Research Papers About Drugs In Professional Sports

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2. Catlin DH, Murray TH. Performance-enhancing drugs, fair competition, and Olympic sport. JAMA. 1996;276:231–237.[PubMed]

3. Fernandez MM, Hosey RG. Performance-enhancing drugs snare nonathletes, too. J Fam Pract. 2009;58:16–23.[PubMed]

4. Metzl JD, Small E, Levine SR, Gershel JC. Creatine use among young athletes. Pediatrics. 2001;108:421–425.[PubMed]

5. Uvacsek M, Nepusz T, Naughton DP, Mazanov J, Ranky MZ, Petroczi A. Self-admitted behavior and perceived use of performance-enhancing vs psychoactive drugs among competitive athletes. Scand J Med Sci Sports. 2011;21:224–234.[PubMed]

6. National Institute on Drug Abuse, US Department of Health and Human Services Monitoring the future national survey on drug use, 1975–2003, volume II. College students and adults ages 19–25. [Accessed June 12, 2014]. Available from: http://www.monitoringthefuture.org/pubs/monographs/vol2_2003.pdf.

7. Green GA, Uryasz FD, Petr TA, et al. NCAA study of substance abuse habits of college student-athletes. Clin J Sports Med. 2001;11:51–56.[PubMed]

8. Kersey RD, Elliot DL, Goldberg L, et al. National Athletic Trainers’ Association position statement: anabolic-androgenic steroids. J Athl Train. 2012;47:567–588.[PMC free article][PubMed]

9. Cottler LB, Abdallah AB, Cummings SM, Barr J, Banks R, Forchheimer R. Injury, pain, and prescription opioid use among former National Football League (NFL) players. Drug Alcohol Depend. 2011;116:188–194.[PMC free article][PubMed]

10. McDuff DR, Baron D. Substance use in athletics: a sports psychiatry perspective. Clin Sports Med. 2005;24:885–897.[PubMed]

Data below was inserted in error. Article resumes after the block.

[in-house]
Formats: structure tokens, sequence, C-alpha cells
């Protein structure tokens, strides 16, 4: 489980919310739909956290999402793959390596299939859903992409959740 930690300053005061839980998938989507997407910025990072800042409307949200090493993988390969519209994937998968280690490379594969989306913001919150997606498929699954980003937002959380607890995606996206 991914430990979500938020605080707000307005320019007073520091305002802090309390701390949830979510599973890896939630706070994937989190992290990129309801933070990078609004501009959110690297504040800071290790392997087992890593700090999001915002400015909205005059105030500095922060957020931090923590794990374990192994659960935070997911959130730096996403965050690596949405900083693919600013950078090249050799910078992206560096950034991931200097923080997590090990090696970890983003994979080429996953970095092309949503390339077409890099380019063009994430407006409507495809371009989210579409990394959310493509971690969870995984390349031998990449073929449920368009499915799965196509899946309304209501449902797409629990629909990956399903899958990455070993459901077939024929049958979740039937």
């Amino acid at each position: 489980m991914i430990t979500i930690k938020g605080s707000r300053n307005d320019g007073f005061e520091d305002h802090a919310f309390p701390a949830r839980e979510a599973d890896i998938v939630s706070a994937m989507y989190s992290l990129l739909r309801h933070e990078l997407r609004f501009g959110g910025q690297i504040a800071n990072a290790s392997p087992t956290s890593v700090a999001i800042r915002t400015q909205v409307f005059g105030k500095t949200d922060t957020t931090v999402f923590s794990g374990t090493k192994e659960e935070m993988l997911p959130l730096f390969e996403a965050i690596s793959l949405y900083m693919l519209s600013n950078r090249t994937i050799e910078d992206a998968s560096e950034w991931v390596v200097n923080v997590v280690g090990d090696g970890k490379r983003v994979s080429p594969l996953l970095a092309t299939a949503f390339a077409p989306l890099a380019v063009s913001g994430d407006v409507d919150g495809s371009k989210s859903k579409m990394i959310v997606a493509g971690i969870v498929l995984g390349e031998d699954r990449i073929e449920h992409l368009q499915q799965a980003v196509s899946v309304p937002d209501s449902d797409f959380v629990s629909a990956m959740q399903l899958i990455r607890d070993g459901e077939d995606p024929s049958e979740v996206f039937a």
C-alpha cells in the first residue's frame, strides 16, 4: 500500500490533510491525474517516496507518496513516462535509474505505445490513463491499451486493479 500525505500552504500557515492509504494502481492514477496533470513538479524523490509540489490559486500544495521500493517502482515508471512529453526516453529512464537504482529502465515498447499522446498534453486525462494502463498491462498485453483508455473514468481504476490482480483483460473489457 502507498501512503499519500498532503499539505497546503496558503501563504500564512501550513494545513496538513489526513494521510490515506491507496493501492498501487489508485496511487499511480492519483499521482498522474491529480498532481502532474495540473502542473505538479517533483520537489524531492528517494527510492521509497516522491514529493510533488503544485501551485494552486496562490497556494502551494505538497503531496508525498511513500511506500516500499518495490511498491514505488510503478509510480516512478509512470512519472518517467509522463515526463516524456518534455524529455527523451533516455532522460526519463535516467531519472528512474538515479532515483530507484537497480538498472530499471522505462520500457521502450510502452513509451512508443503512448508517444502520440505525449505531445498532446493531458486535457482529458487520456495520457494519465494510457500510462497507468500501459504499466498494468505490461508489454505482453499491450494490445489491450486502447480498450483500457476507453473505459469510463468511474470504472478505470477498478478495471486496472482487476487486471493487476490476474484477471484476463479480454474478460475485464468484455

11. Wanjek B, Rosendahl J, Strauss B, Gabriel HH. Doping, drugs and drug abuse among adolescents in the State of Thuringia (Germany): prevalence, knowledge and attitudes. Int J Sports Med. 2007;28:346–353.[PubMed]

12. Botre F, Pavan A. Enhancement drugs and the athlete. Phys Med Rehabil Clin N Am. 2009;20:133–148.[PubMed]

13. Morse ED. Substance use in athletes. In: Baron DA, Reardon CL, Baron SH, editors. Clinical Sports Psychiatry: An International Perspective. Oxford, UK: Wiley; 2013.

14. Reardon CL, Factor RM. A systematic review of diagnosis and medical treatment of mental illness in athletes. Sports Med. 2010;40:961–980.[PubMed]

15. Riggs P, Levin F, Green AI, et al. Comorbid psychiatric and substance abuse disorders: recent treatment research. Subst Abuse. 2008;29:51–63.[PubMed]

16. Baron DA, Reardon CL, Baron SH. Doping in sport. In: Baron DA, Reardon CL, Baron SH, editors. Clinical Sports Psychiatry: An International Perspective. Oxford, UK: Wiley; 2013.

17. Yesalis CE. History of doping in sport. In: Bahrke MS, Yesalis CE, editors. Performance Enhancing Substances in Sport and Exercise. Champaign, IL, USA: Human Kinetics; 2002.

18. Landry GL, Kokotailo PK. Drug screening in athletic settings. Curr Problems Pediatr. 2004;24:344–359.[PubMed]